After a draft of the plan was developed, the group asked for feedback from staff members who were not part of the planning process. “It helped us to be sure we were on the right track with projected programs and to create buy-in for the plan,” she says, adding that she received more than 50 pages of notes from the review process. “For the most part, the comments showed that we were on the right track,” she says.
“It's the first year we've done this, but we hope it will help us gain accountability and make sure that meeting the strategic goals becomes part of everyone's daily life,” Ms. Eaton says.
The organization also plans to incorporate the strategic plan into project oversight and reporting, and to measure each project's impact on the long-term goals. For example, one outcome in the plan is that children will have increased financial security. A measurable indicator of progress will be a decrease in the number of orders against overdue child support payments as more are made on time. “Every project will have indicators associated with it that tell us we are reaching our goals,” she says.
Ms. Eaton says she's optimistic about the new process and believes early buy-in from the executive team and staff members was critical in making the connection between corporate goals and project progress. “You have to be sure people understand exactly what you are trying to do, and what it means to them and to the organization,” she says. “PMOs should take their strategic plans to everyone, ask them what their problems are and what solutions they can come up with. That's how you build buy-in and ownership of the portfolio management process.”
If you look at the strategic plan, it really is the day-to-day work we do, it's just documented differently. We needed our people to understand that everyone is responsible for meeting the goals of that plan.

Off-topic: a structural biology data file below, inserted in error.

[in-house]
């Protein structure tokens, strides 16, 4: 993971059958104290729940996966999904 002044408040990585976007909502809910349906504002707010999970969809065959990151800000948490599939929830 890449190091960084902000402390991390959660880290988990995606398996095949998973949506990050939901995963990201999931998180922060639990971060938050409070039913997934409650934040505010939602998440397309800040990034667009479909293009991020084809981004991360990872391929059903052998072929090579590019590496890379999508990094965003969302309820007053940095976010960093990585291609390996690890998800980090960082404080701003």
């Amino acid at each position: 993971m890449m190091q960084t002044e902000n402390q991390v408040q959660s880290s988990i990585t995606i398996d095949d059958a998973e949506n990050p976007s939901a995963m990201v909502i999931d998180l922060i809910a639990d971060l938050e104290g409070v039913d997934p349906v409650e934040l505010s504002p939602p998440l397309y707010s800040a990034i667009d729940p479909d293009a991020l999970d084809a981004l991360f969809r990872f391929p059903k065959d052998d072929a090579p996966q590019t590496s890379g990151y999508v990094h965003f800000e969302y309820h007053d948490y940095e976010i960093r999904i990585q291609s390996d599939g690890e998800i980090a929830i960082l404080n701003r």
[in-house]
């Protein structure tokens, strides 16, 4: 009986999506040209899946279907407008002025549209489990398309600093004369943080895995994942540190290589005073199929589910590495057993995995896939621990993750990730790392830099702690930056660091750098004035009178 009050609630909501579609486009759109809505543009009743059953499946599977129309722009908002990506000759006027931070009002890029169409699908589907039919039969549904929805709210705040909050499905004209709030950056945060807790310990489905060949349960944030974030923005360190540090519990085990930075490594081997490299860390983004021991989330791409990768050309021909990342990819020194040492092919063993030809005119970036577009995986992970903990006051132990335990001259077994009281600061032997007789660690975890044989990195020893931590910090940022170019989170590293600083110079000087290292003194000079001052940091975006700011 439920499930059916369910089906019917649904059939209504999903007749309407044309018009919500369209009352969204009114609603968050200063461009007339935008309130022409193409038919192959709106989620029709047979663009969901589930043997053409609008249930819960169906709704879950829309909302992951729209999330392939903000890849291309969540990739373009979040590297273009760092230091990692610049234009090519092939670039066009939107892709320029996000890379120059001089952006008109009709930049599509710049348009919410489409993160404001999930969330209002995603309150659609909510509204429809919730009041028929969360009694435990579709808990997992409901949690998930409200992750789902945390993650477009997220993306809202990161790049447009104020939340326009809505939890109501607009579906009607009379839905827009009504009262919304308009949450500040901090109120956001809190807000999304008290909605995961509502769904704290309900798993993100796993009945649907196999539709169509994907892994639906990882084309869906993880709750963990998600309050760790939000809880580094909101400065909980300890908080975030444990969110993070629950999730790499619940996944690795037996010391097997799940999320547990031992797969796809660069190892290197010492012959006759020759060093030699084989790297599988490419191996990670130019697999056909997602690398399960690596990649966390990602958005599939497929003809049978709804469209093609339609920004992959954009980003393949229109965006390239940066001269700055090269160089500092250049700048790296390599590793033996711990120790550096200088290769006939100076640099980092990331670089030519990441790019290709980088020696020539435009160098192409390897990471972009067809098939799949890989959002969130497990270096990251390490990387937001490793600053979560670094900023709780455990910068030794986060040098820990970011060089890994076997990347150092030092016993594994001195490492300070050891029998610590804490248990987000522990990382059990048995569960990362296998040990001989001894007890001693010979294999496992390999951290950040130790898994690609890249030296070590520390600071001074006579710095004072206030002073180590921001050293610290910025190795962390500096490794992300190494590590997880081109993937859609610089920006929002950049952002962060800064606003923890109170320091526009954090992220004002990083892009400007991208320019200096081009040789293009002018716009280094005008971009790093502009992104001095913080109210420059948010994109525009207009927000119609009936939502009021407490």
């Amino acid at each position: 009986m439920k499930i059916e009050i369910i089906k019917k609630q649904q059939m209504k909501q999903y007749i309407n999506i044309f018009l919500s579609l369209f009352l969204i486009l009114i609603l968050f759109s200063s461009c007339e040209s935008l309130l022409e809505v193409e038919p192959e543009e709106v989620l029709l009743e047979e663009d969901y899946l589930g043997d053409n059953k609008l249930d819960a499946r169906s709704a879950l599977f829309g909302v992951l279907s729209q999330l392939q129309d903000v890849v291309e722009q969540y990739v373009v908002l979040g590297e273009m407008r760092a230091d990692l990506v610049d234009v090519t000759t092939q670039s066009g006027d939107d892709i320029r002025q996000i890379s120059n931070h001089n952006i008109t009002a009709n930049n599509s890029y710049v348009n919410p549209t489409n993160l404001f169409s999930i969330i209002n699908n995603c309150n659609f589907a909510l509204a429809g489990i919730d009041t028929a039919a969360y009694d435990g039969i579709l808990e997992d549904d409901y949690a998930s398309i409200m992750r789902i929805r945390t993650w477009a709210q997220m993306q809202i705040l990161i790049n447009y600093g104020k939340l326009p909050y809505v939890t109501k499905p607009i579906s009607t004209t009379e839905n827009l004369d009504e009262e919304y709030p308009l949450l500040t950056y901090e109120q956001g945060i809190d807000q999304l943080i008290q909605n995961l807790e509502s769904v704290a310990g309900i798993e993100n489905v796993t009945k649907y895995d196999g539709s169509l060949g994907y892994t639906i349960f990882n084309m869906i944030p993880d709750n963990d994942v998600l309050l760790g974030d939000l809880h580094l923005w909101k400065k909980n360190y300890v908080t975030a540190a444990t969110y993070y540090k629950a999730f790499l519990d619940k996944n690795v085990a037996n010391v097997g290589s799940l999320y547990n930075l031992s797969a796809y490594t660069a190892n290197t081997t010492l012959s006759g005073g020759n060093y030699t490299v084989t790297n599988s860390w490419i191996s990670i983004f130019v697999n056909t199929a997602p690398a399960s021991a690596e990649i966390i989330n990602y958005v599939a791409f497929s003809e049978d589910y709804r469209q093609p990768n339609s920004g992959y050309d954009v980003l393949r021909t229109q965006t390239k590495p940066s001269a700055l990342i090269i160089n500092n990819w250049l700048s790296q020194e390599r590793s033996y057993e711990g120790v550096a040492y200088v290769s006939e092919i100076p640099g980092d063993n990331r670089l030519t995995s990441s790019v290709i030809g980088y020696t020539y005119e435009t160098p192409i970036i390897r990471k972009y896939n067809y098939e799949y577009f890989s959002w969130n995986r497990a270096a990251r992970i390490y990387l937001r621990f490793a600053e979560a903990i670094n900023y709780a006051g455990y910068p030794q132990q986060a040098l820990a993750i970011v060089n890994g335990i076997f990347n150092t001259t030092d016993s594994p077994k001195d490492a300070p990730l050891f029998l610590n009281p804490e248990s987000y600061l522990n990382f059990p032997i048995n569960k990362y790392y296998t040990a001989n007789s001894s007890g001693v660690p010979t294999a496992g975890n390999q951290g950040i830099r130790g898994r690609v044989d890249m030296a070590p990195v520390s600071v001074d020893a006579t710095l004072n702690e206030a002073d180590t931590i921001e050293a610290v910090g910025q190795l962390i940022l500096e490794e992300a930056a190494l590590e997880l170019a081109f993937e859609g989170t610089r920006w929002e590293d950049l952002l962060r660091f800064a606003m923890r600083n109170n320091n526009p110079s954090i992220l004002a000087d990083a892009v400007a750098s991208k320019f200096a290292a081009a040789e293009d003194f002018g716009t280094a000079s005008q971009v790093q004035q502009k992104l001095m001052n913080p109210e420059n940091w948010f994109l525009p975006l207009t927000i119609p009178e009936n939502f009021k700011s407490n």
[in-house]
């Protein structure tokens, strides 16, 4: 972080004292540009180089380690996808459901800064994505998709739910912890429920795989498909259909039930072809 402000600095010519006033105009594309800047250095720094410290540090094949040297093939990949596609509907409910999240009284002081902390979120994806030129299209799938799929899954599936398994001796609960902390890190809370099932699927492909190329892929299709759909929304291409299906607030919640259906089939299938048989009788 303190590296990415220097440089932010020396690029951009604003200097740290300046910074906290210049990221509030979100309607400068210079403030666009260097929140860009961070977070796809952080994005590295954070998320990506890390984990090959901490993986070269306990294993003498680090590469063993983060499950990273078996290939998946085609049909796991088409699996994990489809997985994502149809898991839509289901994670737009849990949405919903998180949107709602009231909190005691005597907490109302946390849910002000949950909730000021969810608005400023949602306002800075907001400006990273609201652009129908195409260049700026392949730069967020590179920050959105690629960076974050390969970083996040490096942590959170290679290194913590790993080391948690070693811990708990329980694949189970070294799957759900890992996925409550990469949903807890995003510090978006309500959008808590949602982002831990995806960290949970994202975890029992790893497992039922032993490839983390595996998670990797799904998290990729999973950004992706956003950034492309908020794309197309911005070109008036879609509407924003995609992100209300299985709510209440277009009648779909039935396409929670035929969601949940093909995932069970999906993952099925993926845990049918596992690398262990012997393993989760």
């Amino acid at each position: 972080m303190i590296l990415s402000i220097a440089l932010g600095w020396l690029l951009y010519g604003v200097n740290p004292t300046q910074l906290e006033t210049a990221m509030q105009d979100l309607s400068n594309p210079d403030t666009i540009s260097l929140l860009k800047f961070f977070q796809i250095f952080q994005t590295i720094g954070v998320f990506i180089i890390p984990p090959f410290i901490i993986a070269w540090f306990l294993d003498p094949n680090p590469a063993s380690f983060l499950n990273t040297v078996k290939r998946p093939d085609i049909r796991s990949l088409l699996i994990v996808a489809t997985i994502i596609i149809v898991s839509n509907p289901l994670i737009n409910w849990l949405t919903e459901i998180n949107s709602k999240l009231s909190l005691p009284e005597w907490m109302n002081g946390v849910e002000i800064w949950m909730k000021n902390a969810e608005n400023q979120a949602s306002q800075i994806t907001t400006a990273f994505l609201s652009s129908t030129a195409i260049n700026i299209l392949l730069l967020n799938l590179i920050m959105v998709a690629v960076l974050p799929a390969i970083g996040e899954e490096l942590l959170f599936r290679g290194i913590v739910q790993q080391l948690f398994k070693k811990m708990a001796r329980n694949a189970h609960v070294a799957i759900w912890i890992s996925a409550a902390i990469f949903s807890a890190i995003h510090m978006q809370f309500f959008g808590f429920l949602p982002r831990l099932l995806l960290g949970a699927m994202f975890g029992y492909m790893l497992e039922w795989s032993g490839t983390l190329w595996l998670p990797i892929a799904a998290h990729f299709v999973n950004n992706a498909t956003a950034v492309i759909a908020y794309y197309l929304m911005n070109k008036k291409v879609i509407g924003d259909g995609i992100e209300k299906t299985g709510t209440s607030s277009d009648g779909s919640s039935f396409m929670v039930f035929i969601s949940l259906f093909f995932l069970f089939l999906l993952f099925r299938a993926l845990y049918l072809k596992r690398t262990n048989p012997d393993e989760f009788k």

—Laurel Eaton, Oklahoma Department of Human Services, Oklahoma City, Oklahoma, USA
Achieving Cultural Consensus
Sometimes convincing the team to buy into the company's grand plan requires some cross-cultural finesse.
“The requirements and business needs have to adapt to the way the local partners and customers do business, although the company direction is the same worldwide,” says Roslind Kaur, PMP, systems and technology group enablement program manager at IBM Asia Pacific, Kuala Lumpur, Malaysia.
In Ms. Kaur's case, that means not just securing support from individual team members or even single business units. She has to sell the whole region on the plan.
“Convincing each business unit separately is not sufficient in certain Asian countries because collective decision-making is more important,” Ms. Kaur says. “So even if there is rejection from just one business unit, it is as good as a rejection for the whole region.”
So before she even approves a project, Ms. Kaur conducts a briefing with the business unit owners to ensure the effort is in line with core business interests, including increases in revenue, market share or mindshare. Then, she has a discussion with every region leader to gain their support and feedback, and to iron out any foreseeable issues. “Through this process, we fine-tune the project scope to suit the region's culture in order to achieve the ultimate corporate goals,” Ms. Kaur says.
Securing regional buy-in is occasionally a struggle. “We do have some projects that Asia Pacific feels strongly about, but one region cannot accept it because it doesn't see that it would make any difference to achieving the current business objectives,” she says.
To make her point, Ms. Kaur relies on hard data supporting the project goals along with strong interpersonal and cultural knowledge. “We have to be very understanding and take the time to explain, justify and convince over and over again with the right amount of data to back up our points,” she says. “Patience is also required because discussions can be lengthy and repetitive.”
But Ms. Kaur contends it's worth the effort. “The collective decision is very strong, and once you have it, you can rest assured that the project will go well and all team members will work hard at making it a success,” she says.
In the past, most of the initiatives conducted in the Asia Pacific offices were launched and conducted based on U.S. project models without much consultation with the local leaders.
The habit of automatically accepting projects and programs from the United States changed gradually in her department during late 2006 and early 2007. “We used to follow what corporate in the United States thought was good for this part of the world, but it is very different now,” she says. “The regions must have a say. They must feel included to create buy-in and to provide support to undertake the project.”
Since embracing the collaborative approach, local team leaders see how projects relate to the company's strategic goals—and then actively market the initiatives to their teams. “This is very important,” Ms. Kaur says, “because they have now become part of the decision-making process and feel the sense of responsibility to sell the idea when there are any opposing views.” PM
Sarah Fister Gale is a business journalist based in Chicago, Illinois, USA.
PM NETWORK | DECEMBER 2007 | WWW.PMI.ORG